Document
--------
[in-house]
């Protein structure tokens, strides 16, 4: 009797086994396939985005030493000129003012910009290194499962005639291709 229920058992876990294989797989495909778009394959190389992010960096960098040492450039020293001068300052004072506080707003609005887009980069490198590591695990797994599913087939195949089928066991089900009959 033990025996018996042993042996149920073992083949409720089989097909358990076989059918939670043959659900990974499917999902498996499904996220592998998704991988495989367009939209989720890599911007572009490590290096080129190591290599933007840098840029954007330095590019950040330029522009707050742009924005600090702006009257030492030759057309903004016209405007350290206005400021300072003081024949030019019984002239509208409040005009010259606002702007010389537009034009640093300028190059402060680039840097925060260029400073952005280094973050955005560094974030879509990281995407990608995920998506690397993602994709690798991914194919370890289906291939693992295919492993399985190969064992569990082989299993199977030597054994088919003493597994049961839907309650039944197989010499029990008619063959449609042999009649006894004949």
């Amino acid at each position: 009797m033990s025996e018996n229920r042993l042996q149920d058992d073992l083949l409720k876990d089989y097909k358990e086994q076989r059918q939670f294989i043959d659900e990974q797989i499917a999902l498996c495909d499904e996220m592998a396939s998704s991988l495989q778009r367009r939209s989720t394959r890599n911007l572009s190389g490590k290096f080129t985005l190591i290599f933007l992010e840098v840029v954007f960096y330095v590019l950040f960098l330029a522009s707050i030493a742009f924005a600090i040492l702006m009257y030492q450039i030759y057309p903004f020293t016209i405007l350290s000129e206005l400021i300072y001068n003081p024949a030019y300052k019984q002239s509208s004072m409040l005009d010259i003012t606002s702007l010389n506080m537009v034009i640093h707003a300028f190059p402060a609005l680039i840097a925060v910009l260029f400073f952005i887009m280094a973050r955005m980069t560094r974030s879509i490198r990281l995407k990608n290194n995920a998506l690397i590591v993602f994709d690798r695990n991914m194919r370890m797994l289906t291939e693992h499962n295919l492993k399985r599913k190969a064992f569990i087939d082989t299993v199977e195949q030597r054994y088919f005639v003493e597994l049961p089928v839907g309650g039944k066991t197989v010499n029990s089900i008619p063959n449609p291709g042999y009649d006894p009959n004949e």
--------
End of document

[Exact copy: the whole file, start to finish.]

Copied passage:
[in-house]
């Protein structure tokens, strides 16, 4: 009797086994396939985005030493000129003012910009290194499962005639291709 229920058992876990294989797989495909778009394959190389992010960096960098040492450039020293001068300052004072506080707003609005887009980069490198590591695990797994599913087939195949089928066991089900009959 033990025996018996042993042996149920073992083949409720089989097909358990076989059918939670043959659900990974499917999902498996499904996220592998998704991988495989367009939209989720890599911007572009490590290096080129190591290599933007840098840029954007330095590019950040330029522009707050742009924005600090702006009257030492030759057309903004016209405007350290206005400021300072003081024949030019019984002239509208409040005009010259606002702007010389537009034009640093300028190059402060680039840097925060260029400073952005280094973050955005560094974030879509990281995407990608995920998506690397993602994709690798991914194919370890289906291939693992295919492993399985190969064992569990082989299993199977030597054994088919003493597994049961839907309650039944197989010499029990008619063959449609042999009649006894004949």
């Amino acid at each position: 009797m033990s025996e018996n229920r042993l042996q149920d058992d073992l083949l409720k876990d089989y097909k358990e086994q076989r059918q939670f294989i043959d659900e990974q797989i499917a999902l498996c495909d499904e996220m592998a396939s998704s991988l495989q778009r367009r939209s989720t394959r890599n911007l572009s190389g490590k290096f080129t985005l190591i290599f933007l992010e840098v840029v954007f960096y330095v590019l950040f960098l330029a522009s707050i030493a742009f924005a600090i040492l702006m009257y030492q450039i030759y057309p903004f020293t016209i405007l350290s000129e206005l400021i300072y001068n003081p024949a030019y300052k019984q002239s509208s004072m409040l005009d010259i003012t606002s702007l010389n506080m537009v034009i640093h707003a300028f190059p402060a609005l680039i840097a925060v910009l260029f400073f952005i887009m280094a973050r955005m980069t560094r974030s879509i490198r990281l995407k990608n290194n995920a998506l690397i590591v993602f994709d690798r695990n991914m194919r370890m797994l289906t291939e693992h499962n295919l492993k399985r599913k190969a064992f569990i087939d082989t299993v199977e195949q030597r054994y088919f005639v003493e597994l049961p089928v839907g309650g039944k066991t197989v010499n029990s089900i008619p063959n449609p291709g042999y009649d006894p009959n004949e």